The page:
And all the geeks and fans will look up and shout "Aff-cleft!"... and I'll look down and whisper, "No".

So, I guess I'm trying to say that if you dismissed Daredevil when you first saw it the cinemas or are thinking of rewatching it, make sure you watch the Director's Cut. It won't be perfect and part will still sit awkwardly, but it is a much better adaptation of one of Marvel's greatest characters.


Daredevil (Marvel Comics character) Wikipedia page

Daredevil (film) Wikipedia page

Daredevil Comics2Film - Comic Book Resourses

Ben Affleck Daredevil Interview MTV

Ben Affleck "Dares to Dream Daredevil" MTV Interview

Daredevil (TV series) Wikipedia page

Frank Miller Wikipedia page

The 5 Dumbest Powers Ever Given To Famous Superheroes

Giving the Devil His Due: Why Daredevil is Marvel's Most Underrated Character

Friday, 14 November 2014

Imagine If The Flash Was Called The Streak

The Flash has always been one of my favourite superheroes. I've mentioned before how I love Wally West's Flash more than any other. Which is why I'm gonna talk about Barry Allen. Obviously.

It might seem like I'm hating on Barry Allen, but I'm really not. Barry is a great. A real hero's hero. A man with a serious dedication to his principles and what is right, often at the expense of his own social life or well-being. A police officer's sense of justice with a scientist's mind. The man Batman wishes he could have been. And when Batman wishes he could be you, you're pretty much all the awesome possible.

I just always had a real soft spot in my heart for Wally West. That's as much because he was the Flash I grew up with (since Barry was too busy being dead during my informative to leave as much of an impact on me), as it is because I've always liked wise-crackling heroes like Spider-Man, and Wally cracks with the wise, especially in the animated Justice League series.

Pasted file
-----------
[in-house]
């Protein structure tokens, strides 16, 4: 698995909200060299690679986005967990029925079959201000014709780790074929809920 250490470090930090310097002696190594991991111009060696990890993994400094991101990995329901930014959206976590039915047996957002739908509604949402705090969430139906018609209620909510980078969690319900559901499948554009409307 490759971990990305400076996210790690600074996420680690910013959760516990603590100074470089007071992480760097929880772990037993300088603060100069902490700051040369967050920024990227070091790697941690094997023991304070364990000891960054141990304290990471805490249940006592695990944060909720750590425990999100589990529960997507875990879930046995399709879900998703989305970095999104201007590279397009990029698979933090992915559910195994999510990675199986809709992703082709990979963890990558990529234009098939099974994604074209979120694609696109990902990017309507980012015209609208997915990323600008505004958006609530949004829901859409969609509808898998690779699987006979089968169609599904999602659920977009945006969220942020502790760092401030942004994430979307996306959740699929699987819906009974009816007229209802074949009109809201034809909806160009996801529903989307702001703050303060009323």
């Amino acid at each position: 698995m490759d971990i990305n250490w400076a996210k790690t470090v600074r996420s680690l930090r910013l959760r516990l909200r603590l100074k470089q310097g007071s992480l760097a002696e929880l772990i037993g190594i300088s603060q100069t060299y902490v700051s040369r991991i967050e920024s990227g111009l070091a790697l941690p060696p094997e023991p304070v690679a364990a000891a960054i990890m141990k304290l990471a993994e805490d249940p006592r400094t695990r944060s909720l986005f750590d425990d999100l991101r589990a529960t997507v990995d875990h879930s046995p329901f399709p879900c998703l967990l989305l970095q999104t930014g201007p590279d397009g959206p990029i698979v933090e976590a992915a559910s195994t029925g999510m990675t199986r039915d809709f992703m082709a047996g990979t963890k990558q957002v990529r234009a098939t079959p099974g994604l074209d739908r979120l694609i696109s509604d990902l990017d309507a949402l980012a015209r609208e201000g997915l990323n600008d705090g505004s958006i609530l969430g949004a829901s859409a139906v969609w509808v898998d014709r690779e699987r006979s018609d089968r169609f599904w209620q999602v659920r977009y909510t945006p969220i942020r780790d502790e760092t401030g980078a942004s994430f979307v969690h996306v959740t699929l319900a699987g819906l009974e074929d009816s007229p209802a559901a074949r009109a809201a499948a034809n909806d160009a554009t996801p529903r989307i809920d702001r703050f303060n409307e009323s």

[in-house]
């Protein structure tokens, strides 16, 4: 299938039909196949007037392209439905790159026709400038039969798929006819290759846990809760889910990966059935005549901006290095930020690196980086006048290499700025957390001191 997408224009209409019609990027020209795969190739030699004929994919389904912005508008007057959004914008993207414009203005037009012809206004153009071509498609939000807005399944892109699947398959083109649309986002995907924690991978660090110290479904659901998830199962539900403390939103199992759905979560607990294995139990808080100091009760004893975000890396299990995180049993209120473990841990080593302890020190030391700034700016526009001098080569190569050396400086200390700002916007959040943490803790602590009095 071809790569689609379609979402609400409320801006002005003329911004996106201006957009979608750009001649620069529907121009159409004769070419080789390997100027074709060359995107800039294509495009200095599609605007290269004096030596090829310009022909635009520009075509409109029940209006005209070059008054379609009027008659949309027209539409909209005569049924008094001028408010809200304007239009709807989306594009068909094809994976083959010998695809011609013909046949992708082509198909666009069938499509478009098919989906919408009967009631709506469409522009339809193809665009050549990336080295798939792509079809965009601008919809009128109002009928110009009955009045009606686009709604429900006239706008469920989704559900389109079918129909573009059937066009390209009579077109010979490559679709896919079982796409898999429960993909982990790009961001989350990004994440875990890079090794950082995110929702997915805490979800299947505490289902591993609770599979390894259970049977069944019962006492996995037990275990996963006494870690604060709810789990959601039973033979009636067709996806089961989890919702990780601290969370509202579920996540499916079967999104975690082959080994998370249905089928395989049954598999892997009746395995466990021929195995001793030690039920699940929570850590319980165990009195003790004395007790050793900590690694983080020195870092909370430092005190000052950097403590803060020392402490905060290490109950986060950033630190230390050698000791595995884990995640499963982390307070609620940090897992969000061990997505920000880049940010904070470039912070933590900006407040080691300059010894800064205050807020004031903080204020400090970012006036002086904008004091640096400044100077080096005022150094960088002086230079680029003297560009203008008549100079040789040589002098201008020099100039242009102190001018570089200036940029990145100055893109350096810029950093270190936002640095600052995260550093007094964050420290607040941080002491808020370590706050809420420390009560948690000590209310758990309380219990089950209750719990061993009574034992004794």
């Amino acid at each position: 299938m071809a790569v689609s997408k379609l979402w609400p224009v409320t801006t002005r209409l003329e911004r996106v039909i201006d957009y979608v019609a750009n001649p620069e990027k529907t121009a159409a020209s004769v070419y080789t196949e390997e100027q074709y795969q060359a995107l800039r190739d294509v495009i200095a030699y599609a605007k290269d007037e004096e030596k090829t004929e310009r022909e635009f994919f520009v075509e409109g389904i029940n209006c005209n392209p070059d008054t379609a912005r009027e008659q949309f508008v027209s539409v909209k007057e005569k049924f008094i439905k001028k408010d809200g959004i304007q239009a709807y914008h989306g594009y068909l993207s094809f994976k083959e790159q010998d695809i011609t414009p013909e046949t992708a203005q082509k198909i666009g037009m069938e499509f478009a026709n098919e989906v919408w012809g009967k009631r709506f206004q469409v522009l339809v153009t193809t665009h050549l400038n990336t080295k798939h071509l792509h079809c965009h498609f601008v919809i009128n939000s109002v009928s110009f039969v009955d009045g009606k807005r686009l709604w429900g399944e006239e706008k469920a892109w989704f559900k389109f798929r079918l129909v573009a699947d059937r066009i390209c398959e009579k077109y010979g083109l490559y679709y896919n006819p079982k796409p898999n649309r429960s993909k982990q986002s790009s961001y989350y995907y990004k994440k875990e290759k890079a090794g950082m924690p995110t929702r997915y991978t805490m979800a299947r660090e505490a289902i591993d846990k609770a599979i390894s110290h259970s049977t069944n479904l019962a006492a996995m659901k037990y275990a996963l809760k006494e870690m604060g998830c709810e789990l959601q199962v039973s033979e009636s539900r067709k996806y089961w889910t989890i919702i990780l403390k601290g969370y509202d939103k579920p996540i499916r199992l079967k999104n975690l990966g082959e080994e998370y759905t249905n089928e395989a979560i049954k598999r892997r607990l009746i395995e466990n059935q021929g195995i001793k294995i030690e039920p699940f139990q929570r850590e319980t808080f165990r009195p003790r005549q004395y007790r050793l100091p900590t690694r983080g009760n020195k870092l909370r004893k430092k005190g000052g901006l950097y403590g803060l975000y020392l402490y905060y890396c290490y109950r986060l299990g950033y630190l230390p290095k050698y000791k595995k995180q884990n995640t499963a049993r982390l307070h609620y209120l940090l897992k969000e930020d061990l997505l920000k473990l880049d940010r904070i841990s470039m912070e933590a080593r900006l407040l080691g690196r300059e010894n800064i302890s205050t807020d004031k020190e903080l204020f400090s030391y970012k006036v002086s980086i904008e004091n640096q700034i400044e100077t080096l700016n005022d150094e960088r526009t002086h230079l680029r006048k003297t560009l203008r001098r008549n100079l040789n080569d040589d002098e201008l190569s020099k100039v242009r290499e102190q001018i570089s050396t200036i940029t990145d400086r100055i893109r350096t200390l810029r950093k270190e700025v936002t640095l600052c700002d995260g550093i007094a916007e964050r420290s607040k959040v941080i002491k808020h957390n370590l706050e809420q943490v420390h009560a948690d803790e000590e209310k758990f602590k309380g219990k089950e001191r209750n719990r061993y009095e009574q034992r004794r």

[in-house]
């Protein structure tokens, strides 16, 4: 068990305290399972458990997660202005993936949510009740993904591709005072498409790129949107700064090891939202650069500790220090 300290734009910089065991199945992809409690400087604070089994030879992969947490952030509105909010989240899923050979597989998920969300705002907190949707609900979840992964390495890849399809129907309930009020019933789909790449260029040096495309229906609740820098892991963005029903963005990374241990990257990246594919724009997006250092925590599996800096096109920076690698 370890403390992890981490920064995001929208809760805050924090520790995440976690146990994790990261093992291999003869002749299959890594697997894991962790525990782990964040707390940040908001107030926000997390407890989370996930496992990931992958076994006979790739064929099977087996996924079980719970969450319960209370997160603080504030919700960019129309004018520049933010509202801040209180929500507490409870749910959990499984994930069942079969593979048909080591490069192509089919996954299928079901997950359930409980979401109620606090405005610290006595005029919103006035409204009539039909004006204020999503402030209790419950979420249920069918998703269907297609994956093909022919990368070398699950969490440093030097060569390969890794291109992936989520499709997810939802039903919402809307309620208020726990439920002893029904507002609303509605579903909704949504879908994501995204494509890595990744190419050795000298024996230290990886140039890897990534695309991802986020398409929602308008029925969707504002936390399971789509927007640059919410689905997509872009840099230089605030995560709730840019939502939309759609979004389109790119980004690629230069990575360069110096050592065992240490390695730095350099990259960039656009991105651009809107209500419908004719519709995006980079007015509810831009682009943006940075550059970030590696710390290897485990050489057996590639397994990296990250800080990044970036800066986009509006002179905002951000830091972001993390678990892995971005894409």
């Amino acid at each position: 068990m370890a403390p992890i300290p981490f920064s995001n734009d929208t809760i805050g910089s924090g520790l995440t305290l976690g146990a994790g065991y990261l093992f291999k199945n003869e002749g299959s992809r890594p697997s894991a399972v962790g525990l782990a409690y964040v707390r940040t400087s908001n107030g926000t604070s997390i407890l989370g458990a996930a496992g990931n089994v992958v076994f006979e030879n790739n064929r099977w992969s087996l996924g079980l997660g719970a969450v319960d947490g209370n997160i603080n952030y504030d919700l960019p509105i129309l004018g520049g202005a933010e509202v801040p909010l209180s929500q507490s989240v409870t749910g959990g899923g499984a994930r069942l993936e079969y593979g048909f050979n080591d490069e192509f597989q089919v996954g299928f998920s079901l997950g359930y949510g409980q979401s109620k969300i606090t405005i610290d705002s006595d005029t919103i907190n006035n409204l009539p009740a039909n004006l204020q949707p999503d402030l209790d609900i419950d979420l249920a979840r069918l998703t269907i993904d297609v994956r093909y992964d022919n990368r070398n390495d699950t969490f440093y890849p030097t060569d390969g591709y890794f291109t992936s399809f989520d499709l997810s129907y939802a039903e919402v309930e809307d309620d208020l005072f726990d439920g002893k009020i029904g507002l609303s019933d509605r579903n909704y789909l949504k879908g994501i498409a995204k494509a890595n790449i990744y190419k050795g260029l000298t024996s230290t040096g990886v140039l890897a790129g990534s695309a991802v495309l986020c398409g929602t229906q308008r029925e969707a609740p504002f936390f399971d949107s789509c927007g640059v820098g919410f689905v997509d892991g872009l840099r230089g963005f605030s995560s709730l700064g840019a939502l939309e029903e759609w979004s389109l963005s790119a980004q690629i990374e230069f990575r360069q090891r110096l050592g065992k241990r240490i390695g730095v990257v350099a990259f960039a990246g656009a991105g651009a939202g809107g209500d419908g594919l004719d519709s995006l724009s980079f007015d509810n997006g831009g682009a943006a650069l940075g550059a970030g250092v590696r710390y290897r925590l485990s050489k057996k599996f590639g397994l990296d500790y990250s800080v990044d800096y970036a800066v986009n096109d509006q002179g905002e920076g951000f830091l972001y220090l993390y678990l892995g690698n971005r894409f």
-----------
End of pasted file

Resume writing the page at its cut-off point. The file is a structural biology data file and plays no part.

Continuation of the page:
What can I say?

I like Barry just fine, although his policeman demeanor didn't leave as much of an impression on me. However, I did appreciate his dry sense of humour and the innovative ways he used his powers, which often turned 'man who can run fast' into such a simplistic description of his power set as to be laughable.

Now, you may or may not know (I don't want to make assumptions either way because if I assume you know, I'm being presumptuous, and if I assume you don't, I'm being elitist, so I'm gonna assume you may be vaguely aware it is a thing that exist but still tell you about it because being presumptuously elitist is the way to go) but there is a new Flash television show. With real people even. You know, those type of shows that aren't animated or a cartoon... um, like with real life actors- life action.

Life action!

Now, before we look at the new millennial Flash TV show, we need to discuss the early 1990s Flash TV show, and by we, I mean me. Now, the 1990s Flash was awesome despite itself. I say that because it shouldn't have worked. No, really. It just shouldn't have worked. Like at all.

The atmosphere of the show is definitely trying to ride the Bat-tails of the immensely popular Tim Burton Batman movies, with a sort-of gothic aesthetic for the Gotham-inspired grungy Central City. And that Bat-influence is all over the opening theme too, which is just Danny Elfman's Batman theme without the melancholy opening because the Flash hasn't got time for that. I suppose that Elfman just felt like copy-and-pasting since a pay cheque is a pay cheque.

Also, the show was quite camp at times, well a lot of the time. The villains often chewed scenery with ridiculous motivations and grandiose over-acted posturing deserving of prime-time soap opera. This campiness allowed for one of the most memorable villain performances in television history because did I mention that Mark Hamill played the Trickster? Because "Holy Joker-lite Batman!" he did.

"I was Luke Skywalker, you know."

Hamill is perfect as the crazed James Jesse, putting in a manic performance as the Trickster that you just know helped fuel his amazing voice-work as the Joker for the next couple of decades. His voice whirls and crackles, giggles and hackles, bellows and shackles from one extreme to another. It's a gloriously over-the-top performance that is just a wonder to behold.